Marco Rubio wants you to know he is very, very concerned with the rights of Americans.
Appearing on CNN's State of the Union (transcript and video of the segment below), Rubio understands that the effort of congressional Democrats to prevent a suspicious individual from possessing or buying a firearm applies not only to the FBI's no-fly list but also to the agency's Terrorist Screening Database, of which the no-fly list is a subset.
He maintains also, however, that "the majority of people on the no-fly list are oftentimes people that basically just have the same name as somebody else who don't (sic) belong on the no-fly list." Translated into English ("the majority are oftentimes"?), the Florida Senator is inferring that most individuals on the no-fly list have the same name as someone justifiably on the list, a starkly insupportable claim.
The watch lists, Rubio argued, "shouldn't be used as a tool to impede 700,000 Americans or potential Americans -- people on that list from having access to be able to fully utilize their Second Amendment rights." That would be a strong argument, if there were an individual right to own a firearm under the US Constitution, people on the list were routinely denied a weapon, and there were roughly 700,000 Americans on the Terrorist Screening Database.
But there is no constitutional, individual right to own a firearm. Further, according to this source, "people denied a gun are either convicted felons, undocumented immmigrants, under indictment, fleeing justice, or mentally ill."
Moreover, there are nowhere near 700,000 American citizens or legal residents on the list. Politifact explains
The number of Americans on the list likely doesn’t exceed 10,000, said Martin Reardon, former chief of the FBI Terrorist Screening Center’s operations branch.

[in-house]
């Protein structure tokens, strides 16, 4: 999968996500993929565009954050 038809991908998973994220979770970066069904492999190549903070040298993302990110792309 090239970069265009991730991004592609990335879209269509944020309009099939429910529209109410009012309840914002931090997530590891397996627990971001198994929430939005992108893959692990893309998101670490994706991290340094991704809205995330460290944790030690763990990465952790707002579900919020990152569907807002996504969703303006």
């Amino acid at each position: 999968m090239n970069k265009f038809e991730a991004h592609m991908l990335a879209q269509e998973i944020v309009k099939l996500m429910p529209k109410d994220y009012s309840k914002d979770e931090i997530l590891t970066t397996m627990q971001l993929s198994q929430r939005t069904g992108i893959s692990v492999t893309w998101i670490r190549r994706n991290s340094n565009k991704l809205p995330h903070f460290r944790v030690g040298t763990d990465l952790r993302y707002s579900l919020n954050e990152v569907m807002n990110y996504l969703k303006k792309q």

Some innocent people have been wrongly included in the terrorist watch list or the no-fly list, which can affect their lives in ways such as having to go through extra airport security or being stopped from boarding a plane. But for an American to get on that list by accident is "harder than people think," added Reardon, who is now a vice president at the Soufan Group, a consulting firm.
To be fair, Rubio never has been good at math, making it more difficult for him a few years back to get by without charging to his state party various trips to gas stations, restaurants, drugstores, book stores, and florists.
Still, the Senator's concern for individual liberties would be admirable if, for instance, he were concerned about individual liberties. However
In the wake of Wednesday's massacre in San Bernardino, California, Florida Sen. Marco Rubio on Friday dinged Ted Cruz and his other fellow senators and GOP presidential rivals for their votes to end the National Security Agency's bulk collection of phone metadata.
“A couple points. First of all, we have to have robust intelligence gathering capabilities to disrupt plots. It’s one of the reasons why I was opposed to this law that even some of my opponents running for president voted for, this USA [Freedom] Act that passed a few months ago. It took away the right to collect metadata, which means that we can now not access the phone records of individuals that we either suspect of being involved in terrorism or who carry out an attack to see who they were coordinating or talking to," Rubio told "CBS This Morning."